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Shawn Stratton works with organizations to strengthen leadership skills that translate into powerful teams.  Founder of the LiveMore Group, an organization that helps people maximize their potential and productivity, Shawn has designed presentations and retreats for both small businesses and large corporations, offering teams of all sizes the inspiration and tools to flourish in this unpredictable, exciting economic environment.

5 Ways to Change Organizations from the Middle

5 Ways to Change Organizations from the Middle

  I was recently speaking with a participant at a conference I was presenting at and he was telling me about the loss of productivity because of their use of an older, slow piece of software. Many times, when people are underperforming, it is because of the individuals’ behaviors but often the cause is lack of resources or the system. When the equipment or system is causing poor performance in a department, it is the manager’s role to do everything possible to influence the senior leadership to provide adequate equipment and / or alter the system. We have heard the organizational change has to come from the top down. Yes, this may be true, but what about if you are in a middle management leadership position. Your employees are looking to you for leadership and to create any changes needed to support them in their roles. Too often senior leaders are making decisions for the organization without direct knowledge of what is really needed and the impact it will have. In the LEAN LEADERSHIP model that Toyota made famous, organizations seek to bring their decision making to the bottom of the leadership hierarchy as often as possible. Tapping into the knowledge of frontline workers by asking them what they need to perform their jobs faster and better, organizations can save an enormous about of time and money. As a workplace leader, your responsibility is to make it easier for your team to do their job. That’s not saying you need to make the job easy for them. You need to prevent or remove obstacles obstructing them in the process...
Near Miss or Good Catch – There’s A Lot to Learn!

Near Miss or Good Catch – There’s A Lot to Learn!

Last week, I presented at a project management conference on leading a safety culture, a culture where near misses are seen as a significant learning opportunity and not as potential disasters that are swept under the rug for fear of reprisal or job loss. A near miss is an unplanned event that did not result in injury, illness, or damage – but had the potential to do so. It is safe to say that of the dozens of the minor and major incidents I was involved in over 15 years of leading expeditions, most, if not all, were successfully resolved due to past learning from documented near miss situations, everything from arranging and paying for an Indian military helicopter to perform a dramatic rescue at 12000 feet in the Himalayas, to managing challenging river crossings in the Yukon to encountering grizzly bears deep in the back country of Alaska. Fortunately, most organizations I worked with had progressive cultures around documenting and learning from near misses. Unfortunately, not all organizations are like this. Recently, I have been speaking with some project managers who work in a culture of fear of disciplinary action for being involved with a near miss incident. This fear has caused them to not want to report near misses and minor incidents. Alternatively, I know of several organizations that have rephrased the term ‘near miss’ to ‘good catch’. I know it is only semantics but in an area that usually conjures up fear, semantics can be important. One company not only expected to report ‘good catches’ on potentially dangerous situations but also have their employees report “good catches’ of...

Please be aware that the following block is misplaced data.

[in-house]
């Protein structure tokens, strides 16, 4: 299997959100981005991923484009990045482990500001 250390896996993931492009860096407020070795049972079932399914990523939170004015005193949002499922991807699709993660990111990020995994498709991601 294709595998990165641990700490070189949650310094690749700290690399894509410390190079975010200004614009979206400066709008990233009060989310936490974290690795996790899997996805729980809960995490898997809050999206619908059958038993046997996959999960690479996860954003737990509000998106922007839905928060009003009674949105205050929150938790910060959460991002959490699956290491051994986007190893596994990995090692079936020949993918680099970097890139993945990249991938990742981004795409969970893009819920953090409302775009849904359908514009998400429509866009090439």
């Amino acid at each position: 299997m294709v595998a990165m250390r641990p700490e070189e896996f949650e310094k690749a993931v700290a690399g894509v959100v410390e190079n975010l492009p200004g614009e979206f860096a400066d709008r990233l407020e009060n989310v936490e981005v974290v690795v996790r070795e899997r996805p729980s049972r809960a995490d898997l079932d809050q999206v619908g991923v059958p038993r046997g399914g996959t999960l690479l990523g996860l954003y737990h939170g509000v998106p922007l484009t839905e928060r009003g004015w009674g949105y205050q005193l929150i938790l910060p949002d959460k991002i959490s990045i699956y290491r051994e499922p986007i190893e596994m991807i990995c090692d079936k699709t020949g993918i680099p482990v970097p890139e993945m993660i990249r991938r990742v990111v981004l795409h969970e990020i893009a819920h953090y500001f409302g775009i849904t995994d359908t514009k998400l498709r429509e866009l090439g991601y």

Hardworking vs. Smart – Developing Locus of Control from an Early Age

Hardworking vs. Smart – Developing Locus of Control from an Early Age

Part 2 Most of my life, people have told me I was hardworking, especially my schoolteachers. It always felt a bit odd because I didn’t necessarily feel like I was working harder than anyone else. Perhaps they would say it because I didn’t do particularly well with their testing methods, but still wanted to build my confidence because being called a hard worker by someone of authority feels good. Or perhaps they understood locus of control (LOC) and wanted me to develop a strong external LOC in me from an early age. As I discussed in last week’s post (How Your Locus of Control Explains Your Thoughts, Actions, and Motivations), LOC measures generalized belief in internal versus external control of reinforcement. In the post, I have mentioned an example of how the US Marines develop an internal LOC among their new recruits. Here, I will give another example of how this can be developed in children as well as adults. Don’t Tell Them They Are Smart! Someone’s LOC can be influenced through training and feedback, especially children. New York Times’ business reporter Charles Duhigg highlights one experiment by Stanford physiologist, Carol Dweck to demonstrate this in his book, Smarter, Faster, Better. The experiment gave students in grade 5 a series of challenging puzzles to complete. All were told they did well. Half of them were told they must have worked hard at solving the problems. The other half were told you must be really smart for solving the problems. The second round of puzzles included some easier and more challenging ones. The kids who were praised for their intelligence...

 

Shawn Stratton, Leadership Motivational Speaker and Consultant

“His use of story telling, humor and photography delivered a powerful message on the importance of finding our true passion as an indicator of success. ” -Ian Shortall read more